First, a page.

Town residents said they were angered by the way Bowers was treated by the mayor and council where he was forced to turn in his badge and handgun to the mayor as armed sheriff's deputies stood by.
Residents said Bowers did a good job against crime in the town in the three year's he's been on the department.
"He's cleaned up this town. He's made this town safe," Keller said.
Several of the residents who spoke also described Bowers as a friend and good neighbor.
"How many times do you see a policeman get fired and people turn out for him like this?" said Tom Law, 60, of Smithsburg.
"It's obvious Tommy was doing a good job or else we wouldn't be here supporting him," Law said.
Before the rally, Law stood outside on the sidewalk beating a drum.
Several residents said they believed town officials did not like Bowers because he did not care how the long person lived in town when it came to writing traffic tickets or making arrests.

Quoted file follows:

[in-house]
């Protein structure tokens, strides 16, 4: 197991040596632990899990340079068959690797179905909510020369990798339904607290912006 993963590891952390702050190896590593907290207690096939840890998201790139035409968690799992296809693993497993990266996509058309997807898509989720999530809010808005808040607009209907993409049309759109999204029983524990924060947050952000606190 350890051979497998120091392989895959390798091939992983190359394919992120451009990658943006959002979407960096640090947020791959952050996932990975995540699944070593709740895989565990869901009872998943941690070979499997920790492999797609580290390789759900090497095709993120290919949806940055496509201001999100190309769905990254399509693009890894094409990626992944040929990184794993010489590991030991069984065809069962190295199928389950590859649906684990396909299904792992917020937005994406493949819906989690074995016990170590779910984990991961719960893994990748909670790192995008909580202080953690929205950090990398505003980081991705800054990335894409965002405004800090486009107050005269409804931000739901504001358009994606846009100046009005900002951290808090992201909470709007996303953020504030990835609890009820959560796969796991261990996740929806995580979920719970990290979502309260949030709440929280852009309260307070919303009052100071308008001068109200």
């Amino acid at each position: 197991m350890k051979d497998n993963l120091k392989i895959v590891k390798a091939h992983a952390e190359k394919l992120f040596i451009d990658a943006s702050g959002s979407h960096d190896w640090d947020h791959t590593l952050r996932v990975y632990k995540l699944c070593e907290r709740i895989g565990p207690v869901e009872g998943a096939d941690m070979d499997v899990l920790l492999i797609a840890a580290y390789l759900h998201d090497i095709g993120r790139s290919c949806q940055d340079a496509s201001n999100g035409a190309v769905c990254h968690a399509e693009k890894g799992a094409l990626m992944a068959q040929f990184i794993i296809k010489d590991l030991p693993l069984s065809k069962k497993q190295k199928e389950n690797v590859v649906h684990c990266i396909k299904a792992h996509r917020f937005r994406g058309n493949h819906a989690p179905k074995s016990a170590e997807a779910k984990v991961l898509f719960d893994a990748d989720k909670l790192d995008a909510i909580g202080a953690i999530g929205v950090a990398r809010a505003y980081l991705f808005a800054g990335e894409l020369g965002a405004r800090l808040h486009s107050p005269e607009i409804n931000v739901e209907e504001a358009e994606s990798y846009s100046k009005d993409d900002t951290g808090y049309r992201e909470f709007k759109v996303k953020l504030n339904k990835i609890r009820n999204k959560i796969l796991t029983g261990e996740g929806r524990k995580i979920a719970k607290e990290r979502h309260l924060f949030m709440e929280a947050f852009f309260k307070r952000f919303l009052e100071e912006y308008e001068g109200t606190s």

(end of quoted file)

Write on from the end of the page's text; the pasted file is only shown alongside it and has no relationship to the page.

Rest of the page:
Bowers was not at the rally and Owen said he did not participate in organizing the event.
"I'm glad I'm getting the support, but I have no other comment," Bowers said.
Myers and the town council released a three-page statement earlier this week with a list of things explaining their reasons for his dismissal, ranging from allegedly failing to investigate complaints against the police department to not providing regular reports to the mayor and council at the June and July meetings.
Bowers has said he investigated complaints against Officer Shawn Tyler and found them without merit.
Owen said at the rally that the group supports not only Bowers but also Tyler who is going through a difficult time.
Tyler, in his uniform, stood in the back of the rally crowd, but did not speak publicly.
Owen said she had supported Myers in her election, but now is looking at ways to change the town's charter so that a recall election could be held.
Town residents will remember the mayor and council's actions at the May election if a recall election is not held beforehand, Owen said.
Owen said about 75 residents signed voter registration cards at Friday night's rally.
Town Councilman David Williams, one of two councilmen at the rally, said he was not surprised at the amount of heat he took at the meeting.
"I'm happy to see the people of Smithsburg getting involved with local government," Williams said.
"I'm happy to see people exercising their 1st Amendment rights of free speech and to peaceably assemble," he said.